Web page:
CAIRO: Millions of Egyptians head to the polls Wednesday for the first round of a presidential election, the first in the ancient nation’s history and the latest fruit of the Arab Spring.
Polling stations will stay open for two days in towns and cities across the country, as Egyptians decide who will succeed toppled President Hosni Mubarak following a troubled 15-month political transition period.
If the first round does not produce an outright winner, Egyptians will head to a final deciding round in mid-June to elect their next president out of the two candidates who secured the most votes in the first round.
But amid the excitement that has been generated by the poll – the first genuinely democratic presidential election in the nation’s history – there is also a deep sense of unease.
Depending on the result of the election, the Middle East’s most populous country could begin a journey into uncharted political territory.
A win for the Muslim Brotherhood – the hugely influential organization which now controls almost half of the new parliament – would cement its control over the country and send Egypt down the path of political Islam.
Its candidate, Mohammad Mursi, is not considered the main front-runner, but with the Brotherhood’s backing, he is likely to garner widespread support.
On the flipside, victory for Amr Moussa, the former Arab League chief, or Ahmad Shafiq, Mubarak’s last premier – an outcome desired by many voters who are tired of the revolutionary chaos and fearful of the Brotherhood – would be interpreted by many activists as a triumph for the old regime, perhaps setting the country on a course for further conflict.
Following an extended period of unrest over the past year – characterized by explosions of street violence, worsening security and resentment among some activists toward the country’s ruling Military Council – there is little sense that today’s election will usher in a halcyon new dawn.
“For me, this election is not a step toward the new era,” said Egyptian author Khaled al-Khamissi, adding that the real strides since last year’s uprising has been made in civil society, with the burgeoning influence of unions and rights groups.
Nevertheless, there is no doubt that millions of Egyptians are anticipating the historic poll with relish.
In recent months, voters have flocked to town and city squares across the country to watch visiting candidates deliver campaign speeches and vie for much-needed votes. Streets and back-alleys have come alive with
hundreds of competing political posters, while two of the main candidates also locked horns in an unprecedented televised debate.
Egyptians are engaging in the kind of open political dialogue which was denied to them for decades. Where once people watched football amid the clatter of the Cairo tea houses, this year they have sat glued to TV screens watching debates from the new parliament.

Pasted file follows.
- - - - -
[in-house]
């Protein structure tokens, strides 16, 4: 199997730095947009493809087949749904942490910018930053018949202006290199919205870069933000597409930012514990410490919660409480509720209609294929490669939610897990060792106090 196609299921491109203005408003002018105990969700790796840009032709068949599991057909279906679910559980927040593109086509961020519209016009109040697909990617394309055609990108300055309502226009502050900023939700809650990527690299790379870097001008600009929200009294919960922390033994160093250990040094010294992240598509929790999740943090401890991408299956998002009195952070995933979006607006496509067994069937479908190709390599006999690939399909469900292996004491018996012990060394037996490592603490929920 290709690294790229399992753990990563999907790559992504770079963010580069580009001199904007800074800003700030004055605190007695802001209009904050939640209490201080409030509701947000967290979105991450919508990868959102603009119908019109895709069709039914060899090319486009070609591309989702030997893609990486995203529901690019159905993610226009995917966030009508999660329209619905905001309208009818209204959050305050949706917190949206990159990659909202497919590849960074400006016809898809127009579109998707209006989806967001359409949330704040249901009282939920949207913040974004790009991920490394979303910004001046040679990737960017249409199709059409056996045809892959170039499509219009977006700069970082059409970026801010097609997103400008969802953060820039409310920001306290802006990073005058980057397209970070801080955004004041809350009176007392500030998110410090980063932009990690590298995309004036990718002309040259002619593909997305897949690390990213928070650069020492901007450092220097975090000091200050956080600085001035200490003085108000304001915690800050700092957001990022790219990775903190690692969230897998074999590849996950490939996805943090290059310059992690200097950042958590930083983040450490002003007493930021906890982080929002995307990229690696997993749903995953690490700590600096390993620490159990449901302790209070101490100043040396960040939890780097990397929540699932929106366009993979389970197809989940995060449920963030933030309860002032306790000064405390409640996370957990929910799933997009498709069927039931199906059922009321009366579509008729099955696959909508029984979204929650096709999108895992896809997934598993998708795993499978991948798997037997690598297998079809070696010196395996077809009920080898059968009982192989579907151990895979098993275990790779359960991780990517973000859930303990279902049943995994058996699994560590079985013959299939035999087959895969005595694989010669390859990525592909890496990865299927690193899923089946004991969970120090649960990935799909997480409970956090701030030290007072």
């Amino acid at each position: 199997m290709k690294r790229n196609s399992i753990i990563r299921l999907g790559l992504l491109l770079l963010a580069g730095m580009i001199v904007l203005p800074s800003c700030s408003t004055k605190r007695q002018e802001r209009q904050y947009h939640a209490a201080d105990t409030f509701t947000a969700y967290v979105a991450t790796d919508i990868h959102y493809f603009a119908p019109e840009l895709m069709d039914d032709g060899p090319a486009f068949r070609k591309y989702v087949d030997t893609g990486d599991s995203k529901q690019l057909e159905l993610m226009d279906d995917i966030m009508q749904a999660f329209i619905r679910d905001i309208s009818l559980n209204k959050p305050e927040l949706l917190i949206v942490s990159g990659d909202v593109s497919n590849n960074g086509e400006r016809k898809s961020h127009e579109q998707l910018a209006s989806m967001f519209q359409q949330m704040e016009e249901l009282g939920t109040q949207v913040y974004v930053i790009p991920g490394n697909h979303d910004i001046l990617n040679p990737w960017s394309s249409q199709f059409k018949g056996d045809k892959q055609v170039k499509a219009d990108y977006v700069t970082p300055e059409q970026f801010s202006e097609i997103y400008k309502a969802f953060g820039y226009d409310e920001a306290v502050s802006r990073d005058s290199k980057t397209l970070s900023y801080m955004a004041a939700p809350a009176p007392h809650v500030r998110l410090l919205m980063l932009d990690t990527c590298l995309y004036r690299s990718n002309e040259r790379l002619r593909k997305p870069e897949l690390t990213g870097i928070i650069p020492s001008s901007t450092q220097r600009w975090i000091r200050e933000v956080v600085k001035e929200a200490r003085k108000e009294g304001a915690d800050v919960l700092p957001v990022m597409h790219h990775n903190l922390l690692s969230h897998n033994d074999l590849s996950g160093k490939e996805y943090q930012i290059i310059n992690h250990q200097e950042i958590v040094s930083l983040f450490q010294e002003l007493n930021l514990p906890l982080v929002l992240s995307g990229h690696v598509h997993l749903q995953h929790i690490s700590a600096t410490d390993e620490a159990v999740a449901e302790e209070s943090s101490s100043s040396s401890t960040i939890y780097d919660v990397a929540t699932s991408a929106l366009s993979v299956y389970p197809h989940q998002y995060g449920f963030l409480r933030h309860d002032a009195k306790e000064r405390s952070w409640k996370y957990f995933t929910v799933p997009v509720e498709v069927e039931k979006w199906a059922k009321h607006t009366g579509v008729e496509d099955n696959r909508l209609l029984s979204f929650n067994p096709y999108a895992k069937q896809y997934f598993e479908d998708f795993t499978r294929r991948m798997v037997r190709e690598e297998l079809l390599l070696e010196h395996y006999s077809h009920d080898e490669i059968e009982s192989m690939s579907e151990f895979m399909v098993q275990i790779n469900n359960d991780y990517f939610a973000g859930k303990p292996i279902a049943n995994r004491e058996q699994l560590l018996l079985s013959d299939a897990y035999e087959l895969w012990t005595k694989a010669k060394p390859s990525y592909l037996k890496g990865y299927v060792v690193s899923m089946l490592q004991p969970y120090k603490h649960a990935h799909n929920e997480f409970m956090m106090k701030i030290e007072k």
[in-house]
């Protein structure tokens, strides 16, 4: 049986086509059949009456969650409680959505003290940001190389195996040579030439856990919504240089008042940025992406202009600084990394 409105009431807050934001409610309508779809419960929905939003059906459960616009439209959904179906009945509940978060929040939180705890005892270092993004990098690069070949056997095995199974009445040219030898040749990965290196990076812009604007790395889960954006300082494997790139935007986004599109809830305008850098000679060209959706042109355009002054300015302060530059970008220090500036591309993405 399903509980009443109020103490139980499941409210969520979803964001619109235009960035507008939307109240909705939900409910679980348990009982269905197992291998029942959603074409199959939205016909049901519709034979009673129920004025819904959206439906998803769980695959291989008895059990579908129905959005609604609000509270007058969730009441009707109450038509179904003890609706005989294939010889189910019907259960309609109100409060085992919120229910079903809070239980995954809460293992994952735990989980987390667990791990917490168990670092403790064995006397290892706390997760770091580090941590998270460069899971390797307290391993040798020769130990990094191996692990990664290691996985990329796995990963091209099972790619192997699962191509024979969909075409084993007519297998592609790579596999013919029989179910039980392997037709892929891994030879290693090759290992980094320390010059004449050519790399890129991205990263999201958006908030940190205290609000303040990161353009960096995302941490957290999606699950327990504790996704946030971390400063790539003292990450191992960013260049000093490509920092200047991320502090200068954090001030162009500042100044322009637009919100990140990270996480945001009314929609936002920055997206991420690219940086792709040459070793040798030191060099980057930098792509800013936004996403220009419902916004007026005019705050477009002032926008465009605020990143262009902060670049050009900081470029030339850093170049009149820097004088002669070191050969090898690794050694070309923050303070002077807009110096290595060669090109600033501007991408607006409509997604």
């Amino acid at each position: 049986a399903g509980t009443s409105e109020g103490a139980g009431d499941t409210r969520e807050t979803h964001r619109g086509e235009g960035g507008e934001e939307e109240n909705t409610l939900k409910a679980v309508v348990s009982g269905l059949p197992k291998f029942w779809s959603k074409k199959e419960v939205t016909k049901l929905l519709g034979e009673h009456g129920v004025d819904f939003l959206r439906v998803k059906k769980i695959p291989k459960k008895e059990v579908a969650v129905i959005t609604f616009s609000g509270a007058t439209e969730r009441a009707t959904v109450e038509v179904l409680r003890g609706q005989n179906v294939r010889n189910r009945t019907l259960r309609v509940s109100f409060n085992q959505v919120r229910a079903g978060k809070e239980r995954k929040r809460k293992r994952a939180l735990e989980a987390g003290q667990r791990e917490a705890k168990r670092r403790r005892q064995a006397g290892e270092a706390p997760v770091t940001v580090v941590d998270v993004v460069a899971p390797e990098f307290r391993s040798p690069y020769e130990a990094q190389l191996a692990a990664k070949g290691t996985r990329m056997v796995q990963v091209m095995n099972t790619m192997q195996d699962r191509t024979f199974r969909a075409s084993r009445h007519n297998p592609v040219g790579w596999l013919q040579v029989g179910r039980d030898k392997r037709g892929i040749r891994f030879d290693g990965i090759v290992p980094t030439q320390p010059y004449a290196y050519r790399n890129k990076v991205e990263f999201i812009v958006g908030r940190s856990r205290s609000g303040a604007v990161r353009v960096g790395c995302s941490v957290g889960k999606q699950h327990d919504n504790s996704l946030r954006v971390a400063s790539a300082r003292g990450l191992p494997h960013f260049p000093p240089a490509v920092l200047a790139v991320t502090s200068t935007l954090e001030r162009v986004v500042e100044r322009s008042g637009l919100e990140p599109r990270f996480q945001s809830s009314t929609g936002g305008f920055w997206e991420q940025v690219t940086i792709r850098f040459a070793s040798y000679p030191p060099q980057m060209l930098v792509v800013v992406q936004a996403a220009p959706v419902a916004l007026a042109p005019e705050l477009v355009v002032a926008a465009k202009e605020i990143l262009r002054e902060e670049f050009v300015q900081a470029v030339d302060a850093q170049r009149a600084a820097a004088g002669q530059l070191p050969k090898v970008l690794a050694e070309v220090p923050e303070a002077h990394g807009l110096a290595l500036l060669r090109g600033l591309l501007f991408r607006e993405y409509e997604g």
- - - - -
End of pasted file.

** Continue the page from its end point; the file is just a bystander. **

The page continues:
A voter in Luxor, who went to a speech by left-wing candidate Hamdeen Sabahy in the southern tourist town last week, told The Daily Star he would be voting for Sabahy because he believed he could turn Egypt’s inequality around. “He will make me an owner of the land I have kept working in for a pittance,” said the man, a teacher called Yusri Yassin.
Last Friday, Islamist reformer Abdel-Moneim Abol Fotouh staged a rally in central Cairo attended by thousands of his followers. Ahmad Aymad, a 19-year-old student said he preferred Fotouh over Moussa because the ex-Foreign Minister was “too old.”
The following day, Moussa himself held a big-tent campaign meeting in Kafr al-Dawwar, a major industrial city in Egypt’s northern Delta region. “Amr Moussa understands the country,” said Adam Zaky Emad, a 50-year-old who attended the rally. “Amr Moussa wants a stronger Egypt.”
Across the country, the dynamism of Egypt’s presidential campaign, with its smorgasbord of actors from across the political spectrum, has been inspiring.
Yet the road ahead is dotted with potholes. First, and perhaps most worryingly, there is the looming presence of the Military Council.
After taking over power from Hosni Mubarak, Egypt’s generals have presented a hopelessly muddled series of transitional plans. An original timetable to hand over power to civilian rule by as late as 2013 was only ditched following a deadly round of rioting in Cairo.
The generals then pledged to stand aside by no later than the end of this month – though given that the presidential election will likely go into a second round in mid-June, this too seems unworkable.
Bearing in mind the military’s historic role as the éminence grise of Egyptian politics, many activists wonder whether the generals will ever be willing to countenance relinquishing their stake in government to a purely civilian administration.
Such an eventuality would entail MPs acquiring oversight over national defense and military budgets, not to mention the retirement age of officers and an enormous array of clandestine economic interests.
Today’s election may be historic, but it is also fraught with other problems – among them the fact that a constitution outlining the new president’s powers has not yet been written due to protracted political wrangling.
After the poll itself, a winner such as Abol Fotouh may emerge, who is able to channel his “crossover” appeal among secularists and liberals to great effect; or one of the “revolutionary” underdogs, like Sabahy, could triumph, satisfying the demands of activists who helped spearhead the uprising. But given the enormous challenges ahead, Egypt’s new president will have a mountain to climb.